Cookies are small text files that are placed on your computer by websites that you visit. They are widely used in order to make websites work, or work more efficiently, as well as to provide information to the owners of the site.
Some of the cookies we use are essential for parts of the site to operate. You may delete and block all cookies from this site, but parts of the site will not work.
|Yahoo Analytics||ywadp||Internal measurement with Yahoo Web Analytics.|| |
|fpc||Internal measurement with Yahoo Web Analytics.|| |
|Google Analytics (The cookies collect information in an anonymous form, including the number of visitors to the site, where visitors have come to the site from and the pages they visited.)||_utma||Used for Google analytics. This cookie is what’s called a “persistent” cookie, as in, it never expires (technically, it does expire…in the year 2038…but for the sake of explanation, let’s pretend that it never expires, ever). This cookie keeps track of the number of times a visitor has been to the site pertaining to the cookie, when their first visit was, and when their last visit occurred. Google Analytics uses the information from this cookie to calculate things like Days and Visits to purchase.|| |
|_utmb||Used for Google analytics. The B and C cookies are brothers, working together to calculate how long a visit takes. __utmb takes a timestamp of the exact moment in time when a visitor enters a site, while __utmc takes a timestamp of the exact moment in time when a visitor leaves a site. __utmb expires at the end of the session. __utmc waits 30 minutes, and then it expires. You see, __utmc has no way of knowing when a user closes their browser or leaves a website, so it waits 30 minutes for another pageview to happen, and if it doesn’t, it expires.|| |
30 minute life time
|_utmc||Used for Google analytics. AS ABOVE.|| |
|_utmz||Used for Google analytics. Mr. __utmz keeps track of where the visitor came from, what search engine you used, what link you clicked on, what keyword you used, and where they were in the world when you accessed a website. It expires in 15,768,000 seconds – or, in 6 months. This cookie is how Google Analytics knows to whom and to what source / medium / keyword to assign the credit for a Goal Conversion or an Ecommerce Transaction. __utmz also lets you edit its length with a simple customization to the Google Analytics Tracking code.|| |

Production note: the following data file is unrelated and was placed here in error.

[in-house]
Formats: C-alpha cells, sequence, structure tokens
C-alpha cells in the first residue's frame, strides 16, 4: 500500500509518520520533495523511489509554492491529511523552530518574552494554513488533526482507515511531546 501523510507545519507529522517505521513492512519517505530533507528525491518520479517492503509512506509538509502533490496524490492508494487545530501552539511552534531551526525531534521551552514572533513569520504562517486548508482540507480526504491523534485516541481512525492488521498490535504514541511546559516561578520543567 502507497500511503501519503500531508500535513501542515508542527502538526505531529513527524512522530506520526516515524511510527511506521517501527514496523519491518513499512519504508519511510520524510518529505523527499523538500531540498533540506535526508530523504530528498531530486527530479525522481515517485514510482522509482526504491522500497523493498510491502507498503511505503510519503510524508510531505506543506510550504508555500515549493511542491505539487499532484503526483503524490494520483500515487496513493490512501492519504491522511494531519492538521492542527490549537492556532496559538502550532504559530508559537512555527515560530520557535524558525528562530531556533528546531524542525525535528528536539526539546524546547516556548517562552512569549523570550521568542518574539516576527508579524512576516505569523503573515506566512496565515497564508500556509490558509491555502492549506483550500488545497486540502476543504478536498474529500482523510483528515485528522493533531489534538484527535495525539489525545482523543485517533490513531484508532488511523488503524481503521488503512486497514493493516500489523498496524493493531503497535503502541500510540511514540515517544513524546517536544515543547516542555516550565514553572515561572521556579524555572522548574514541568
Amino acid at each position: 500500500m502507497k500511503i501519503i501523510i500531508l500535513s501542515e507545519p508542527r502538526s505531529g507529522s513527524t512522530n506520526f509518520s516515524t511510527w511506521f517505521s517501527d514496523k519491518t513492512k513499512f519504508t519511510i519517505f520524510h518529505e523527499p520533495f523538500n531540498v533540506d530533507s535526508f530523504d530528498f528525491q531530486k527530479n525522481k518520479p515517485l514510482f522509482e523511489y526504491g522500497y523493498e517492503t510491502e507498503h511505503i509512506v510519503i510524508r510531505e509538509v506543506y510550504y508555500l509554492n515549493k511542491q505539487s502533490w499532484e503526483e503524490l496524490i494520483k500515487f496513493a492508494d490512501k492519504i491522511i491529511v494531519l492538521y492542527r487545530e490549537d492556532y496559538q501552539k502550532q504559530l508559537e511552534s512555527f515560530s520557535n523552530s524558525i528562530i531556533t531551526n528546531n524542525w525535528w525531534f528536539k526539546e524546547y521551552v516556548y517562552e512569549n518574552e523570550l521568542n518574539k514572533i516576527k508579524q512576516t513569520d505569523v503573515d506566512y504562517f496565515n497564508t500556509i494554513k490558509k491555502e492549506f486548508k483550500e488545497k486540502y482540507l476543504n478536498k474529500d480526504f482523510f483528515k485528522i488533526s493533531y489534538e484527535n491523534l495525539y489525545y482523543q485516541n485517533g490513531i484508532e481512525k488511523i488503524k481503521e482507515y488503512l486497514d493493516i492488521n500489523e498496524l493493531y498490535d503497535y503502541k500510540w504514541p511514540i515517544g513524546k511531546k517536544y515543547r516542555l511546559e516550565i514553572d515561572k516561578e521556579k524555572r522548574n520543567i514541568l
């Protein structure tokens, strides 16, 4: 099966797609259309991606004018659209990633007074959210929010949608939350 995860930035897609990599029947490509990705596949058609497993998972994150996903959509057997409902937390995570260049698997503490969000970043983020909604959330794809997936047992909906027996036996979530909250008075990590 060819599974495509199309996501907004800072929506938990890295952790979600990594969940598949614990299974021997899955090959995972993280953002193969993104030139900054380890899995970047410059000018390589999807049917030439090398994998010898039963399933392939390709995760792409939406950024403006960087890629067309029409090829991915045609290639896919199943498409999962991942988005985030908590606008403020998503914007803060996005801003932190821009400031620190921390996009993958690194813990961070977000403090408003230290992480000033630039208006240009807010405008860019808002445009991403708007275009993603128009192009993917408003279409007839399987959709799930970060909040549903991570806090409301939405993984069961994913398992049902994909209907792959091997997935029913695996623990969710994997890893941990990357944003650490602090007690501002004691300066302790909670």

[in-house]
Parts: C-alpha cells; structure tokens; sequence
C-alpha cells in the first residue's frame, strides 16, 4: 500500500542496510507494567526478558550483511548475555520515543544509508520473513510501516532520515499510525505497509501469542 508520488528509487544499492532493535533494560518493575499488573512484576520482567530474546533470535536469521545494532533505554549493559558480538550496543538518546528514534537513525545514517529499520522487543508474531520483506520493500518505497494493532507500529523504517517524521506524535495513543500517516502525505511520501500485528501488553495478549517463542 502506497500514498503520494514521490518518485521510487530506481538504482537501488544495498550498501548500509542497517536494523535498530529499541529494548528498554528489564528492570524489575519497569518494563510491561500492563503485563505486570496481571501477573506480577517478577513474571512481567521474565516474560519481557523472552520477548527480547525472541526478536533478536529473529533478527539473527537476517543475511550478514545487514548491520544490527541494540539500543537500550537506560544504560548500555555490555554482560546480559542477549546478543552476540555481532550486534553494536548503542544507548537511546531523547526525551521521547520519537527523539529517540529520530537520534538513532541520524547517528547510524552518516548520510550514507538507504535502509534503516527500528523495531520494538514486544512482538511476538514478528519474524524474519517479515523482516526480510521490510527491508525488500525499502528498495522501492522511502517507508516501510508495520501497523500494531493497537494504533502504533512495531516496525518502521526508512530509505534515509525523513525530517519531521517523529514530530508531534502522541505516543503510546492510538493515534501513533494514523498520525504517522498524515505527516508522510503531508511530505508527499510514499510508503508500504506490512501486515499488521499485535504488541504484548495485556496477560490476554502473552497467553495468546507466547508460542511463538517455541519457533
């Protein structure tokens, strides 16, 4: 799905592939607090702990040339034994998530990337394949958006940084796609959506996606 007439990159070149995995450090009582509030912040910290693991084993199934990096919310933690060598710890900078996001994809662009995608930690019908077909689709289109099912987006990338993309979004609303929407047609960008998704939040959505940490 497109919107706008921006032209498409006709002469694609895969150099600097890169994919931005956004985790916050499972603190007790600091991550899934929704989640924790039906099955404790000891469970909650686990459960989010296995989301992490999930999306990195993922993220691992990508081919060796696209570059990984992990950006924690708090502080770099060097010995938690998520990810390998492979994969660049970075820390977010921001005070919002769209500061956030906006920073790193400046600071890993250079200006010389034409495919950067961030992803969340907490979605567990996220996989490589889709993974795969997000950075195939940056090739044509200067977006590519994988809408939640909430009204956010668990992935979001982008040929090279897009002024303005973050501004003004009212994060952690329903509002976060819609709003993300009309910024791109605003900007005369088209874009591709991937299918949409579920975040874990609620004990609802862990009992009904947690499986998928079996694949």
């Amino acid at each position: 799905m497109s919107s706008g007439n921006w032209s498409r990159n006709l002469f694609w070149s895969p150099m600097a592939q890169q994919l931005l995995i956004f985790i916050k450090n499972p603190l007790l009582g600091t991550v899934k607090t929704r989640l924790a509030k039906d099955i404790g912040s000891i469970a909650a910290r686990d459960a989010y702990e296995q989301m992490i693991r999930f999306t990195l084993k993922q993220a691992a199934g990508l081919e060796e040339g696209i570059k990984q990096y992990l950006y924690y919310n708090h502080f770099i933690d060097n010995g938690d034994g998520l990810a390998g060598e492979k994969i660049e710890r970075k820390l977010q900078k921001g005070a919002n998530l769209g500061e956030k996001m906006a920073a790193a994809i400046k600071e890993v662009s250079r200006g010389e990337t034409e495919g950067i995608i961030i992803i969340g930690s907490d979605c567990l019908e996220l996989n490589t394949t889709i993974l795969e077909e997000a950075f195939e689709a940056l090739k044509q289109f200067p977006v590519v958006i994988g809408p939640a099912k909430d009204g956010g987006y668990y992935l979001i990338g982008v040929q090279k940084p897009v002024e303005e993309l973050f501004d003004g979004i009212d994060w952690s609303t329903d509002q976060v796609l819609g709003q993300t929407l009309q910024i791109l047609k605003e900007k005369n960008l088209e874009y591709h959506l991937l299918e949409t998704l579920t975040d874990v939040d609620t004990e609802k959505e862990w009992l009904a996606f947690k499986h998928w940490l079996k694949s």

|Site cookies||VanillaWeb||Required to identify Country and Language for local preferences.|| |
|VanilaCommerce||A commerce cookie. Manages affiliate Tagging info and persisting Minibasket through to checkout. Also used in Anayltics, Tracking and Currency.|| |
|X-Mapping-gbooldg||This is functional cookie that must be enabled use the site. It's use by the micros Firewall. More info http://www.x-mapping.com/public/privacy.html|| |
|Content Management System cookie||AODSESSION||This cookie is set by our content management system, upon arrival to the site. It is not used for any purpose. This cookie is deleted when a user closes their browser.|| |
A cookie is information that a web site puts on your hard disk so that it can remember something about you at a later time. Typically, a cookie records your preferences when using a particular site. Using the web's Hypertext Transfer Protocol (HTTP), each request for a web page is independent of all other requests. For this reason, the web page server has no memory of what pages it has sent to a user previously or anything about your previous visits. A cookie is a mechanism that allows the server to store its own information about a user on the user's own computer. You can view the cookies that have been stored on your hard disk (although the content stored in each cookie may not make much sense to you). The location of the cookies depends on the browser. Internet Explorer stores each cookie as a separate file under a Windows subdirectory. Netscape stores all cookies in a single cookies.txt file. Opera stores them in a single cookies.dat file. For further information on cookies, visit www.allaboutcookies.org.